This morning for what was probably the 100th time, Phoebe pulled out her ng tube. This is the tube through which she gets the majority of her nutrition and it is something that she has had since shortly after her diagnosis. We would love to see an end to ng feeds, to the leaky tube that goes in Phoebe's nose, is taped to her face, hangs down her back, and has to be replaced in a way that resembles torture and apparently, so do the doctors. They have decided to give Phoebe a chance without the ng feeds, to see what she will do, and we are hoping that this is a first step toward an end to everything tube related. And it is so wonderful to see her whole face again.
Phoebe will drink from her sippy cup, and she is slowly expanding the number and types of foods that she will eat, but she rarely finishes anything. She loves her goldfish and she will suck on 100 before she will chew and swallow 2. She is a unique one, our Phoebe. So, while we are hopeful that this is the last time Phoebe will pull out her ng tube, we are realistic and aware that this is something that she has had for the majority of her life. As usual, we are going to follow Miss Phoebe's lead.
Phoebe had her blood tested today, and everything looks very good. Her platelets and hemoglobin are coming up on their own, and her white count is holding steady. This week's chimerism results should be available by Thursday and we will anxiously await the results. The doctors are impressed with Phoebe's progress and spent some time today just watching her play and do her thing. She is working very hard with her walking and now I am a bit worried (but very excited) that she might be mobile by the time we head home in a couple of months. Worried because I will be trapped on an airplane with 2 very active and now possibly very mobile toddlers, and so very excited for many other reasons - Phoebe is learning to walk!!!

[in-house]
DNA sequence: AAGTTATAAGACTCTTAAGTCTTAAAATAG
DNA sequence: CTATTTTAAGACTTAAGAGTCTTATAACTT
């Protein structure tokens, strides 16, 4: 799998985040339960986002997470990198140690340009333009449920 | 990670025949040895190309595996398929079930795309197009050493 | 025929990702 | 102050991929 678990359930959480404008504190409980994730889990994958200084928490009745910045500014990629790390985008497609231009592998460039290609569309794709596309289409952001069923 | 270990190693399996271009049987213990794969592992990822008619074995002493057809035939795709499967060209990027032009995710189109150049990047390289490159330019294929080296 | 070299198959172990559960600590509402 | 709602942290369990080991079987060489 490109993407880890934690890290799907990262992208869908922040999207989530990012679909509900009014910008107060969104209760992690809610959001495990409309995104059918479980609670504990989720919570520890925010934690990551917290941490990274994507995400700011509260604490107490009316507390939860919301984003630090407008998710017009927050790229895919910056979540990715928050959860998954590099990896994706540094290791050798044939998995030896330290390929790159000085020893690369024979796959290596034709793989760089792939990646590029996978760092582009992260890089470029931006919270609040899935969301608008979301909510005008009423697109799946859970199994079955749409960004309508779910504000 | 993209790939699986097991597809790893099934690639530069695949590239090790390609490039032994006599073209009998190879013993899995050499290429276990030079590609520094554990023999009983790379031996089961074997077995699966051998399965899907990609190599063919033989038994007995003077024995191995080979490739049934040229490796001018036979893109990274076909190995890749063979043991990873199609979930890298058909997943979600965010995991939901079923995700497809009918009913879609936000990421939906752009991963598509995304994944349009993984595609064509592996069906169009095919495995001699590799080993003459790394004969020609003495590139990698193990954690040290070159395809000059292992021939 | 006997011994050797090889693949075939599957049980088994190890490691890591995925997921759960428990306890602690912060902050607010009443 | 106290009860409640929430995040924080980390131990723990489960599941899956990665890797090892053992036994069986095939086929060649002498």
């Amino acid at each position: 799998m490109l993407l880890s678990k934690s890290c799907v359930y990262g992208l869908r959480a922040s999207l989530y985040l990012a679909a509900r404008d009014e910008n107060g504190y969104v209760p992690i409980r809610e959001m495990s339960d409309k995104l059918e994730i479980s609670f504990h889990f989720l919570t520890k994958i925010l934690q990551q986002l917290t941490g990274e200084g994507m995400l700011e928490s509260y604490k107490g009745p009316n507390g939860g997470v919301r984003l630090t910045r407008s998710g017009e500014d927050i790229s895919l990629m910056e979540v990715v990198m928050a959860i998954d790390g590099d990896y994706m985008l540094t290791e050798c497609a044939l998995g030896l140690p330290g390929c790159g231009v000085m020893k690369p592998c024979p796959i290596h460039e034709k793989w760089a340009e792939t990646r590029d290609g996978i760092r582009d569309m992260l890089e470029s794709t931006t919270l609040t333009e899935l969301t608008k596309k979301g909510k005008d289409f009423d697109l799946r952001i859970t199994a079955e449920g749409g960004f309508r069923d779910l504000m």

In other news, Jon the regular blood donor has now given over a gallon of platelets to the kids of St. Jude. He never misses a week in the donor room and to put it in perspective, those giant plastic tubs of icecream or a large can of paint - fill one of those and then some and that is the amount of precious platelets that Jon has given. Go Jon Go.
If all continues to go well, home in the Spring is looking like a very realistic goal. Although it is hard for us to make plans that are more than a week in advance, I have embraced all things hopeful and signed up to run a half marathon on Ottawa's race weekend in support of Candlelighters Childhood Cancer Support Programs. Before Phoebe was diagnosed, I like to think I ran on a regular basis, but as many Cancer mums and dads can probably attest to, life in the hospital with a sick child can be both physically and emotionally exhausting and leaves little out of hospital free time. Now, with the half marathon goal in mind, and a wonderful organization to support, I am enjoying the overwhelming feeling of peace that running brings me. A chance to push Cancer to the farthest corner of my mind.
Candlelighters is a wonderful source of support to families like ours and others throughout Eastern Ontario who find themselves faced with a childhood cancer diagnosis. Their focus among many is to enrich the lives of children with Cancer, to ensure a wonderful quality of life, and to help families by easing financial burdens.
If you can, please help me support Candlelighters and their mission to better the lives of children diagnosed with Cancer, by making a small contribution.